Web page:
# Guide to Autoregressive Models

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AR(1) is stationary only if |φ| < 1 or −1 <φ< 1. This is a non-stationary explosive process.

As a result of combining all the inequalities, we can find a region bounded by the lines φ2 =1+ φ1; φ2 = 1 − φ1; φ2 = −1. This is the region where the AR(2) process is stationary.

Therefore, AR, MA, and ARMA are either stationary or non-stationary depending on the parameters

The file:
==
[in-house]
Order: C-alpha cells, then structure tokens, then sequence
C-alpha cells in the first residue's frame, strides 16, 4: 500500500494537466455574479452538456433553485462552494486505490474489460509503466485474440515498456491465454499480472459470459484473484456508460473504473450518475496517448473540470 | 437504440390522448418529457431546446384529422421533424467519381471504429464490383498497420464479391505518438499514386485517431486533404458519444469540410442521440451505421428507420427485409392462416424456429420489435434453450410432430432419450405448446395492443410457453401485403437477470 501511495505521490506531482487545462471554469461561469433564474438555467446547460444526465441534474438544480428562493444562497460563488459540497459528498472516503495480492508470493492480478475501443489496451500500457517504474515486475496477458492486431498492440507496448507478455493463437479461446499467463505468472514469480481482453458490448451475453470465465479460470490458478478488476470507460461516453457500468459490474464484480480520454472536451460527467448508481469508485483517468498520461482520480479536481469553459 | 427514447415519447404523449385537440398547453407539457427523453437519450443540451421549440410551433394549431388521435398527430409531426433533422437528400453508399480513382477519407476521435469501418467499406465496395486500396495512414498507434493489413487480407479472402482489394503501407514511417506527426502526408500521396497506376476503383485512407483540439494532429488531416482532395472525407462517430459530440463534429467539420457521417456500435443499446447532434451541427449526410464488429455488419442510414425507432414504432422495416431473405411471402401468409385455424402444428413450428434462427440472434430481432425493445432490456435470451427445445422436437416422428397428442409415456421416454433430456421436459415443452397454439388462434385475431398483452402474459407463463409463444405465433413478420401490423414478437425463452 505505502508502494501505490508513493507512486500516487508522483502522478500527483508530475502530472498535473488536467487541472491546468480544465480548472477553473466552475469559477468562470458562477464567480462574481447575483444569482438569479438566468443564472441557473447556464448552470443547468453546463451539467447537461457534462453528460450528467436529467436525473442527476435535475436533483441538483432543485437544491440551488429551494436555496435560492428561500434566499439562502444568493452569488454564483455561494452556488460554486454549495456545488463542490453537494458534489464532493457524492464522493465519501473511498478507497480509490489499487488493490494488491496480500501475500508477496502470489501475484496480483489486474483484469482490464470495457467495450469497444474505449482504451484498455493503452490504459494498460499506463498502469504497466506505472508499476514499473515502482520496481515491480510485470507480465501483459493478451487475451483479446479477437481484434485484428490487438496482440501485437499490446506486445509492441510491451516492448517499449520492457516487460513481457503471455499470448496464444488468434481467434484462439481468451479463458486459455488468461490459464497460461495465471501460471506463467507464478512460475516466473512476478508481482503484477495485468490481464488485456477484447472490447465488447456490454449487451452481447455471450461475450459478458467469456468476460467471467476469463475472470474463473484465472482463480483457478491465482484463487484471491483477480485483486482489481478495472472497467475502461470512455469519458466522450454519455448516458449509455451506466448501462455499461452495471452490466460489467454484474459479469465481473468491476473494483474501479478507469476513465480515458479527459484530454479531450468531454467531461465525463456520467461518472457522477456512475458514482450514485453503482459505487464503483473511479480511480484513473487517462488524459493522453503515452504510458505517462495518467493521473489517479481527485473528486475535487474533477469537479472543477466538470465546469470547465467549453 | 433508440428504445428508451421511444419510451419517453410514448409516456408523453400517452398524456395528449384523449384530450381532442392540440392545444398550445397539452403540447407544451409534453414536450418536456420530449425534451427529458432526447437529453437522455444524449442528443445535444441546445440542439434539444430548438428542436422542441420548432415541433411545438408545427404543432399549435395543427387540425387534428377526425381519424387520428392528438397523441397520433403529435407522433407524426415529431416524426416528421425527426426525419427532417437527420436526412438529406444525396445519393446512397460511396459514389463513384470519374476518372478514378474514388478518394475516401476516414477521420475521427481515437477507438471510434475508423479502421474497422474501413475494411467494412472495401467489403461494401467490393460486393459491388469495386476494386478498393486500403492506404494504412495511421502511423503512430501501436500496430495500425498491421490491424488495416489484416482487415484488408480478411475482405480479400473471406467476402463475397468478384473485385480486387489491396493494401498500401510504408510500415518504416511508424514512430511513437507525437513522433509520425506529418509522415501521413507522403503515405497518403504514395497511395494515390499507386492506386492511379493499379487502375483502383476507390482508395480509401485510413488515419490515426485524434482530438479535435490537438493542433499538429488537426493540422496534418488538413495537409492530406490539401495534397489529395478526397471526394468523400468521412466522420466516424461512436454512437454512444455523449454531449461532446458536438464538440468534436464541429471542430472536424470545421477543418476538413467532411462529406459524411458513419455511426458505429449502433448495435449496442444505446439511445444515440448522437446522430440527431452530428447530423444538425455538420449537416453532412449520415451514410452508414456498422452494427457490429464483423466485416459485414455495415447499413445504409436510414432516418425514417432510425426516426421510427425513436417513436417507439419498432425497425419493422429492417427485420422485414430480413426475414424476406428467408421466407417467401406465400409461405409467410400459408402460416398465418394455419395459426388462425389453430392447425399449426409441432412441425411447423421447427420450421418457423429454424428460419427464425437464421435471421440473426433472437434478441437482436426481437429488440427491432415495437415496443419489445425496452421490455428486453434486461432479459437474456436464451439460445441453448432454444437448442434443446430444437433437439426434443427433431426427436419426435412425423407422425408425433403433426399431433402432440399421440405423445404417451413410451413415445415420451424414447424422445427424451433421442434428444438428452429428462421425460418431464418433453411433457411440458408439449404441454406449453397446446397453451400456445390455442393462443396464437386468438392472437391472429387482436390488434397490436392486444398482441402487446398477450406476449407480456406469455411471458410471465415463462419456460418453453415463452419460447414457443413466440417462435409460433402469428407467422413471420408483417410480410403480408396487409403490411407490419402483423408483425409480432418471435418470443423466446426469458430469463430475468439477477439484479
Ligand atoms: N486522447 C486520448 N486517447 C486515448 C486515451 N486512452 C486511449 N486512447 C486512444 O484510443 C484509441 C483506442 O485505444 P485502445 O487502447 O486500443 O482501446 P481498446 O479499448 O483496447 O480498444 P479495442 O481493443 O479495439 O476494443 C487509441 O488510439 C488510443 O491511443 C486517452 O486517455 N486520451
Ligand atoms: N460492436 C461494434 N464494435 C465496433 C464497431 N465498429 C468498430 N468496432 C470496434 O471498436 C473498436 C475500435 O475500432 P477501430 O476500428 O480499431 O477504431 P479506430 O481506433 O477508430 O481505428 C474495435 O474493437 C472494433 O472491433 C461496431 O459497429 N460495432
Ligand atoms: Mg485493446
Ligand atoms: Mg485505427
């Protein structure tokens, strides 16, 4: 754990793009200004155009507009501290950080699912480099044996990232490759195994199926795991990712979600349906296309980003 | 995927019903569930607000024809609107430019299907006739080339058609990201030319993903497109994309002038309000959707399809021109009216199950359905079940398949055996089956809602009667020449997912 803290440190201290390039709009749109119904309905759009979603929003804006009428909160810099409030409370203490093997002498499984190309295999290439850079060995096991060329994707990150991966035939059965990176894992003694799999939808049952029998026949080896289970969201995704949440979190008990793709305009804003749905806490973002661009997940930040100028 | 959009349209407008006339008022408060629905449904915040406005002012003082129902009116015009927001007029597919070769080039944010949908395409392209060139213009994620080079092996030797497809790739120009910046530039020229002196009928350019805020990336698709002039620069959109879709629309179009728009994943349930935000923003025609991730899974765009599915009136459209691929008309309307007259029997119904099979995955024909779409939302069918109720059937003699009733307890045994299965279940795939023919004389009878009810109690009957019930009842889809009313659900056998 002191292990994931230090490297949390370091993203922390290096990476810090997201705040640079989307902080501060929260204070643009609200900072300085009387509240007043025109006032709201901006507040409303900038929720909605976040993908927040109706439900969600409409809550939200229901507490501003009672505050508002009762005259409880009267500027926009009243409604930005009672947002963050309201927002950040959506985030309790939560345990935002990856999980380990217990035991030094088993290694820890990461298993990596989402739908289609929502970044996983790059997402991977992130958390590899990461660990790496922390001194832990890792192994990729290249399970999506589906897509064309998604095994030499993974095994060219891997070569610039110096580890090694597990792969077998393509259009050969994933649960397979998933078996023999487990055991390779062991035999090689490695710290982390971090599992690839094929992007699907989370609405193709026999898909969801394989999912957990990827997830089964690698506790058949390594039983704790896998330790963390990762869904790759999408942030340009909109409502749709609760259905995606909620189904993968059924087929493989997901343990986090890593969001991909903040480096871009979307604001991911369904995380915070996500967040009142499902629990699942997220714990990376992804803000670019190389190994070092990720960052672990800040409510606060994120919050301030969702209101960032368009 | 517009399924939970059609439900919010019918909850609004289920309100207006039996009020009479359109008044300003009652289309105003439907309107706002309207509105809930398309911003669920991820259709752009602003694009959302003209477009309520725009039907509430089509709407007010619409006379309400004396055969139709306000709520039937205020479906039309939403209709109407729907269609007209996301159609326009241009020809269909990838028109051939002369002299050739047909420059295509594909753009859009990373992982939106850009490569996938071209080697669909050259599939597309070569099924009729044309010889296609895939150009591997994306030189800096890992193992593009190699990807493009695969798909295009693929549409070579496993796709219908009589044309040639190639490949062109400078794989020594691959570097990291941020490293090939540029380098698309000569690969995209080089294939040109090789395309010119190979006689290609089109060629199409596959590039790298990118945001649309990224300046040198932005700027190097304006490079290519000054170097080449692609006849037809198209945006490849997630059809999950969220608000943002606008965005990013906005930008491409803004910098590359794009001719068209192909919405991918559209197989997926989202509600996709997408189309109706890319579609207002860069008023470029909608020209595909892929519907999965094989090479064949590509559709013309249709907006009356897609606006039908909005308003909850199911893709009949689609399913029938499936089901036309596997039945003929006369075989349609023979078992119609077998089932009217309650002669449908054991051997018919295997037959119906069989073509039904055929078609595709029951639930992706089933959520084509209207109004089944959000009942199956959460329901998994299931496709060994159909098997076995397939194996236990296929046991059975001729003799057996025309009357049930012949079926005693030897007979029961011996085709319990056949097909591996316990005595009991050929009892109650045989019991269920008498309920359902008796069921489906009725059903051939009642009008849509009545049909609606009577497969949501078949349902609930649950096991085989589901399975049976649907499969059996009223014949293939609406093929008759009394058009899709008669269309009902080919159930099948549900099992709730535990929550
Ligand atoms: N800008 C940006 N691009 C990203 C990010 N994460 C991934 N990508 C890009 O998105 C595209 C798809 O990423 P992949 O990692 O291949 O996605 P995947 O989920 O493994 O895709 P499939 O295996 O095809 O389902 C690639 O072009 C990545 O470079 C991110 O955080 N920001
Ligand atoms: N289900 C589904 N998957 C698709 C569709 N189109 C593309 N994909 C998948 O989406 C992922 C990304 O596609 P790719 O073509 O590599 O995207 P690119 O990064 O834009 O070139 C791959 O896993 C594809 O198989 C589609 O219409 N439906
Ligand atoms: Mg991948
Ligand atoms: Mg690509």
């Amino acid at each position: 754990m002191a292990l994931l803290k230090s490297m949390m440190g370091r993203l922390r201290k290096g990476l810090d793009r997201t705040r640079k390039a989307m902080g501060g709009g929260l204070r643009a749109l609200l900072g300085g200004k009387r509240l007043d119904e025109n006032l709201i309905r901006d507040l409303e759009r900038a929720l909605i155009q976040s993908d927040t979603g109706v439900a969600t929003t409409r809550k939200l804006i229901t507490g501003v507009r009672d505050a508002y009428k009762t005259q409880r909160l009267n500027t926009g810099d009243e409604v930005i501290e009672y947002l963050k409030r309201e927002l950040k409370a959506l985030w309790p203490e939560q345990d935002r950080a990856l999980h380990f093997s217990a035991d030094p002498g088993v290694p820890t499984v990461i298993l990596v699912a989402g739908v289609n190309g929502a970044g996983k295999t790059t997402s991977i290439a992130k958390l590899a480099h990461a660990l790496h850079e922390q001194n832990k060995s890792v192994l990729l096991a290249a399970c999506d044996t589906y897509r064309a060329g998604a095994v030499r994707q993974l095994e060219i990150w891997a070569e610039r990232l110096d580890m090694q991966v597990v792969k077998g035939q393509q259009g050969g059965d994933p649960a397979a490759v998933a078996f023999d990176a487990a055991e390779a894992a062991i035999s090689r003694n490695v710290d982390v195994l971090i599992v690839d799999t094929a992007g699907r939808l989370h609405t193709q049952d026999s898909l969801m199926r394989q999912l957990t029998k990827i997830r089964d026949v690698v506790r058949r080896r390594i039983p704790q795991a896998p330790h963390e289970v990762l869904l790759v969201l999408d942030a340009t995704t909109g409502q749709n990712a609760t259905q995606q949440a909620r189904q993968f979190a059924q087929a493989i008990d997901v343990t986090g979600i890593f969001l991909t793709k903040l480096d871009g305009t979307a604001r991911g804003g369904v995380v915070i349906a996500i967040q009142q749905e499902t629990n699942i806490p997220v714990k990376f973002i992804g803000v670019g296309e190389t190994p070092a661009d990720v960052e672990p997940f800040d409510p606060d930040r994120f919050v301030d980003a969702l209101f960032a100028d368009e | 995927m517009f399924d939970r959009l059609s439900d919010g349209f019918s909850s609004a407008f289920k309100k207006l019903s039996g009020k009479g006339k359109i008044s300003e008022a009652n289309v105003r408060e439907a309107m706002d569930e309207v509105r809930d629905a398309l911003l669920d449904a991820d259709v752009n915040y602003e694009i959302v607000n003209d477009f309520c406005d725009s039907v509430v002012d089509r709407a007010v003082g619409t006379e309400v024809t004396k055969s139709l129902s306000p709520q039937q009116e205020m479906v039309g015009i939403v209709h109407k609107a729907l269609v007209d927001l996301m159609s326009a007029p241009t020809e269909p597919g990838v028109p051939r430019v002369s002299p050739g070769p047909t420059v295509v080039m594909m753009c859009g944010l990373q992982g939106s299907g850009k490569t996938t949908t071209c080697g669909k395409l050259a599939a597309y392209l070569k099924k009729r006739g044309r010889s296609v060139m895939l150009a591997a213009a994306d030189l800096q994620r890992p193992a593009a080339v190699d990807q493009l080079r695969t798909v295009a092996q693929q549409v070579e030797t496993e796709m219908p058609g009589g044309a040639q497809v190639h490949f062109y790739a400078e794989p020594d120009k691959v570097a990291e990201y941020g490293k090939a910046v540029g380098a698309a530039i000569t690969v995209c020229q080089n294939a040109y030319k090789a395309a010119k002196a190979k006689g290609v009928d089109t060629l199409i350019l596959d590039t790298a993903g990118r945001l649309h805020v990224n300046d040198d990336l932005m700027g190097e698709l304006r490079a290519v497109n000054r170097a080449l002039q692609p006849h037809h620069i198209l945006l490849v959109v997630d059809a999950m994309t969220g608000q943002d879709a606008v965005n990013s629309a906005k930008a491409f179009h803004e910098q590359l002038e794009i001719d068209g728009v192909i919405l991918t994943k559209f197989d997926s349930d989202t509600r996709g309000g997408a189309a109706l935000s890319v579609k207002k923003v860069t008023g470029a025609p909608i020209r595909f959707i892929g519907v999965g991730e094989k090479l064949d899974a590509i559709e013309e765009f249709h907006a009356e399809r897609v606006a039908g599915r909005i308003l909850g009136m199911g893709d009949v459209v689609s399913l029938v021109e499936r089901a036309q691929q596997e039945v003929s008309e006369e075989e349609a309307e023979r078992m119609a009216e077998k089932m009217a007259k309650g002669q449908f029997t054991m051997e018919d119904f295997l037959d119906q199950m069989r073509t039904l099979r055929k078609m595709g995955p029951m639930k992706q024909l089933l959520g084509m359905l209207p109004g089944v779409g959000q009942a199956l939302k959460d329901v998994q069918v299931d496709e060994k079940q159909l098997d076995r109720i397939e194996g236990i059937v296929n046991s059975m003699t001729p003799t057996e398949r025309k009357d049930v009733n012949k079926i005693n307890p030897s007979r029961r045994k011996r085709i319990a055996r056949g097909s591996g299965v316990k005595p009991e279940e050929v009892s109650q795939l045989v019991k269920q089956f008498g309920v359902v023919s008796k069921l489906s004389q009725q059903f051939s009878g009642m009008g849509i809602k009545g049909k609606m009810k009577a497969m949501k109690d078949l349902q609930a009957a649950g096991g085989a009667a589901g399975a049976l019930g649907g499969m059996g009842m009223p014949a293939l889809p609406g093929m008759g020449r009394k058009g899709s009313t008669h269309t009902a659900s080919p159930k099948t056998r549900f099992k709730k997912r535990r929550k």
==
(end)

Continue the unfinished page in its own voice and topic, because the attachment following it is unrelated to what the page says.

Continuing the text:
AR and MA models differ primarily in how they correlate time series objects at different points in time. MA models have zero covariance between x(t) and x(t-n).

In the AR model, however, the correlation between x(t) and x(t-n) gradually declines as n increases. It means that the moving average(MA) model uses the errors from past forecasts rather than past forecasts to predict future values.

On the other hand, an autoregressive model(AR) uses past forecasts for future predictions.

The autoregressive model predicts the future based on the past data. A lot of technical analysts use them to predict future security prices. In autoregressive models, the future gets implicitly considered to be similar to the past.

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